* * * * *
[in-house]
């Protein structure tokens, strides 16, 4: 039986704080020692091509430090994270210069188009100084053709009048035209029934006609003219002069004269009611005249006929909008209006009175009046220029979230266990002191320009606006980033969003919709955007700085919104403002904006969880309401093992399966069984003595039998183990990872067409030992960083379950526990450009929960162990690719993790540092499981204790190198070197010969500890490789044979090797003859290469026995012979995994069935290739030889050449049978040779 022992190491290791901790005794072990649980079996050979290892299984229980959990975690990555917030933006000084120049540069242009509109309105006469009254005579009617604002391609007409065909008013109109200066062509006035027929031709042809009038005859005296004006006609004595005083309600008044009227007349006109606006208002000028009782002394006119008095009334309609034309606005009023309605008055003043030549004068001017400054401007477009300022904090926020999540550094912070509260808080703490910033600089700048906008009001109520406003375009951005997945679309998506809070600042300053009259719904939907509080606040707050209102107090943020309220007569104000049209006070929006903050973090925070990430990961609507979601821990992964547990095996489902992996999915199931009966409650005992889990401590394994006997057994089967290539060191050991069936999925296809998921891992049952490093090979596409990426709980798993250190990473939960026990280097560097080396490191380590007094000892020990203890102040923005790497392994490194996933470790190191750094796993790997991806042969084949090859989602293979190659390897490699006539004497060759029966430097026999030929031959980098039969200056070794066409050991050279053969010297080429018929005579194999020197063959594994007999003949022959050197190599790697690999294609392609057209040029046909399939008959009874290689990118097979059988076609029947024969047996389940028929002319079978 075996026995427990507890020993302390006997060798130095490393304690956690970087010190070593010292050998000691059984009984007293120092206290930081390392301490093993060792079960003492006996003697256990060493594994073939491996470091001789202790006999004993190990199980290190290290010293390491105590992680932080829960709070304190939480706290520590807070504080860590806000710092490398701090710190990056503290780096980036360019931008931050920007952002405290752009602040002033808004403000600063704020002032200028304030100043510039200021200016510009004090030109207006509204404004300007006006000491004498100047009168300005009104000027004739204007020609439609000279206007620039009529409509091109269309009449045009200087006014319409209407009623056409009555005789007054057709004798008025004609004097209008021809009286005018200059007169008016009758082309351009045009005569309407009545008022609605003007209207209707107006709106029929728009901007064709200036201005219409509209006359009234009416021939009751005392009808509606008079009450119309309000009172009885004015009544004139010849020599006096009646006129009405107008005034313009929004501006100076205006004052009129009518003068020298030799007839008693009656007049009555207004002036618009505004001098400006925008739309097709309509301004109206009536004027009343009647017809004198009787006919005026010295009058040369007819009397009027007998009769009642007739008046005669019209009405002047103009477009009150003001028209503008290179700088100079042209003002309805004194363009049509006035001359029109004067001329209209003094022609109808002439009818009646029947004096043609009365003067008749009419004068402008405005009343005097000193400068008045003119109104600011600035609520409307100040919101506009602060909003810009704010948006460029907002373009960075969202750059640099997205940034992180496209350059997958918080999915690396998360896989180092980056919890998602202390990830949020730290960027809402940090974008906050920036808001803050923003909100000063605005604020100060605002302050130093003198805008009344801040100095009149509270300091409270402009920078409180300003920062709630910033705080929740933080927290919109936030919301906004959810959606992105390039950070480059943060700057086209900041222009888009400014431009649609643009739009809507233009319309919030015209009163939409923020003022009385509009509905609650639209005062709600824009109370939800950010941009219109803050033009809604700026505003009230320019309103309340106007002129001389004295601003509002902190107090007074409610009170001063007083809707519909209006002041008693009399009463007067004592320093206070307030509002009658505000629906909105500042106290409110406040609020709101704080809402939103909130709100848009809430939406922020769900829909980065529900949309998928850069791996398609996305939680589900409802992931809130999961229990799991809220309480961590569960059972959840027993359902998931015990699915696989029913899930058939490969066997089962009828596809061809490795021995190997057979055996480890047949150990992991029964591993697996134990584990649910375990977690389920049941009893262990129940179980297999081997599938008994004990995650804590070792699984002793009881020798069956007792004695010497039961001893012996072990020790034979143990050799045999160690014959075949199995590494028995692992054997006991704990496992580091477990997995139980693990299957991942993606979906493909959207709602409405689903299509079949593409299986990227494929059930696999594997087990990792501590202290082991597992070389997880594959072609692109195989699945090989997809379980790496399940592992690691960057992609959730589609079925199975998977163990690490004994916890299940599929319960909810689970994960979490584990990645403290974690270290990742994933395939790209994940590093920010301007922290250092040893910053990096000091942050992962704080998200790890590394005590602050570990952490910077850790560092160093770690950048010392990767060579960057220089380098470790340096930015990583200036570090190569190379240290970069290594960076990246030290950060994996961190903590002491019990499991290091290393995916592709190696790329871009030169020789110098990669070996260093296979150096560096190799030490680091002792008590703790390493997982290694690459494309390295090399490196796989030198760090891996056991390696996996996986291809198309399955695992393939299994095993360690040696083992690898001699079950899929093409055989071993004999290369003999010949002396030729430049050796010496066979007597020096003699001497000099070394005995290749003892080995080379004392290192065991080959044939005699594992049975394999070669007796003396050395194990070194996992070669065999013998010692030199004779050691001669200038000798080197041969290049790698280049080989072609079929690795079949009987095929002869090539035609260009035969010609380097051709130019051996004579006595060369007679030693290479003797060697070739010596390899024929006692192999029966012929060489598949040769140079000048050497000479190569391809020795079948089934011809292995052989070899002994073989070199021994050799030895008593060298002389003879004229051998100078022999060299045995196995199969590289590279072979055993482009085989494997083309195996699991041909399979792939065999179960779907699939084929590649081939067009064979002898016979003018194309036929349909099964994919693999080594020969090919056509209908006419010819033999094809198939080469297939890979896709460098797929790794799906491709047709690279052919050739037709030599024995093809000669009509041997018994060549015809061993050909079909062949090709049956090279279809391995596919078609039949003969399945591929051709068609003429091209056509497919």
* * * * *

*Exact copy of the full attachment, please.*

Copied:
[in-house]
């Protein structure tokens, strides 16, 4: 039986704080020692091509430090994270210069188009100084053709009048035209029934006609003219002069004269009611005249006929909008209006009175009046220029979230266990002191320009606006980033969003919709955007700085919104403002904006969880309401093992399966069984003595039998183990990872067409030992960083379950526990450009929960162990690719993790540092499981204790190198070197010969500890490789044979090797003859290469026995012979995994069935290739030889050449049978040779 022992190491290791901790005794072990649980079996050979290892299984229980959990975690990555917030933006000084120049540069242009509109309105006469009254005579009617604002391609007409065909008013109109200066062509006035027929031709042809009038005859005296004006006609004595005083309600008044009227007349006109606006208002000028009782002394006119008095009334309609034309606005009023309605008055003043030549004068001017400054401007477009300022904090926020999540550094912070509260808080703490910033600089700048906008009001109520406003375009951005997945679309998506809070600042300053009259719904939907509080606040707050209102107090943020309220007569104000049209006070929006903050973090925070990430990961609507979601821990992964547990095996489902992996999915199931009966409650005992889990401590394994006997057994089967290539060191050991069936999925296809998921891992049952490093090979596409990426709980798993250190990473939960026990280097560097080396490191380590007094000892020990203890102040923005790497392994490194996933470790190191750094796993790997991806042969084949090859989602293979190659390897490699006539004497060759029966430097026999030929031959980098039969200056070794066409050991050279053969010297080429018929005579194999020197063959594994007999003949022959050197190599790697690999294609392609057209040029046909399939008959009874290689990118097979059988076609029947024969047996389940028929002319079978 075996026995427990507890020993302390006997060798130095490393304690956690970087010190070593010292050998000691059984009984007293120092206290930081390392301490093993060792079960003492006996003697256990060493594994073939491996470091001789202790006999004993190990199980290190290290010293390491105590992680932080829960709070304190939480706290520590807070504080860590806000710092490398701090710190990056503290780096980036360019931008931050920007952002405290752009602040002033808004403000600063704020002032200028304030100043510039200021200016510009004090030109207006509204404004300007006006000491004498100047009168300005009104000027004739204007020609439609000279206007620039009529409509091109269309009449045009200087006014319409209407009623056409009555005789007054057709004798008025004609004097209008021809009286005018200059007169008016009758082309351009045009005569309407009545008022609605003007209207209707107006709106029929728009901007064709200036201005219409509209006359009234009416021939009751005392009808509606008079009450119309309000009172009885004015009544004139010849020599006096009646006129009405107008005034313009929004501006100076205006004052009129009518003068020298030799007839008693009656007049009555207004002036618009505004001098400006925008739309097709309509301004109206009536004027009343009647017809004198009787006919005026010295009058040369007819009397009027007998009769009642007739008046005669019209009405002047103009477009009150003001028209503008290179700088100079042209003002309805004194363009049509006035001359029109004067001329209209003094022609109808002439009818009646029947004096043609009365003067008749009419004068402008405005009343005097000193400068008045003119109104600011600035609520409307100040919101506009602060909003810009704010948006460029907002373009960075969202750059640099997205940034992180496209350059997958918080999915690396998360896989180092980056919890998602202390990830949020730290960027809402940090974008906050920036808001803050923003909100000063605005604020100060605002302050130093003198805008009344801040100095009149509270300091409270402009920078409180300003920062709630910033705080929740933080927290919109936030919301906004959810959606992105390039950070480059943060700057086209900041222009888009400014431009649609643009739009809507233009319309919030015209009163939409923020003022009385509009509905609650639209005062709600824009109370939800950010941009219109803050033009809604700026505003009230320019309103309340106007002129001389004295601003509002902190107090007074409610009170001063007083809707519909209006002041008693009399009463007067004592320093206070307030509002009658505000629906909105500042106290409110406040609020709101704080809402939103909130709100848009809430939406922020769900829909980065529900949309998928850069791996398609996305939680589900409802992931809130999961229990799991809220309480961590569960059972959840027993359902998931015990699915696989029913899930058939490969066997089962009828596809061809490795021995190997057979055996480890047949150990992991029964591993697996134990584990649910375990977690389920049941009893262990129940179980297999081997599938008994004990995650804590070792699984002793009881020798069956007792004695010497039961001893012996072990020790034979143990050799045999160690014959075949199995590494028995692992054997006991704990496992580091477990997995139980693990299957991942993606979906493909959207709602409405689903299509079949593409299986990227494929059930696999594997087990990792501590202290082991597992070389997880594959072609692109195989699945090989997809379980790496399940592992690691960057992609959730589609079925199975998977163990690490004994916890299940599929319960909810689970994960979490584990990645403290974690270290990742994933395939790209994940590093920010301007922290250092040893910053990096000091942050992962704080998200790890590394005590602050570990952490910077850790560092160093770690950048010392990767060579960057220089380098470790340096930015990583200036570090190569190379240290970069290594960076990246030290950060994996961190903590002491019990499991290091290393995916592709190696790329871009030169020789110098990669070996260093296979150096560096190799030490680091002792008590703790390493997982290694690459494309390295090399490196796989030198760090891996056991390696996996996986291809198309399955695992393939299994095993360690040696083992690898001699079950899929093409055989071993004999290369003999010949002396030729430049050796010496066979007597020096003699001497000099070394005995290749003892080995080379004392290192065991080959044939005699594992049975394999070669007796003396050395194990070194996992070669065999013998010692030199004779050691001669200038000798080197041969290049790698280049080989072609079929690795079949009987095929002869090539035609260009035969010609380097051709130019051996004579006595060369007679030693290479003797060697070739010596390899024929006692192999029966012929060489598949040769140079000048050497000479190569391809020795079948089934011809292995052989070899002994073989070199021994050799030895008593060298002389003879004229051998100078022999060299045995196995199969590289590279072979055993482009085989494997083309195996699991041909399979792939065999179960779907699939084929590649081939067009064979002898016979003018194309036929349909099964994919693999080594020969090919056509209908006419010819033999094809198939080469297939890979896709460098797929790794799906491709047709690279052919050739037709030599024995093809000669009509041997018994060549015809061993050909079909062949090709049956090279279809391995596919078609039949003969399945591929051709068609003429091209056509497919």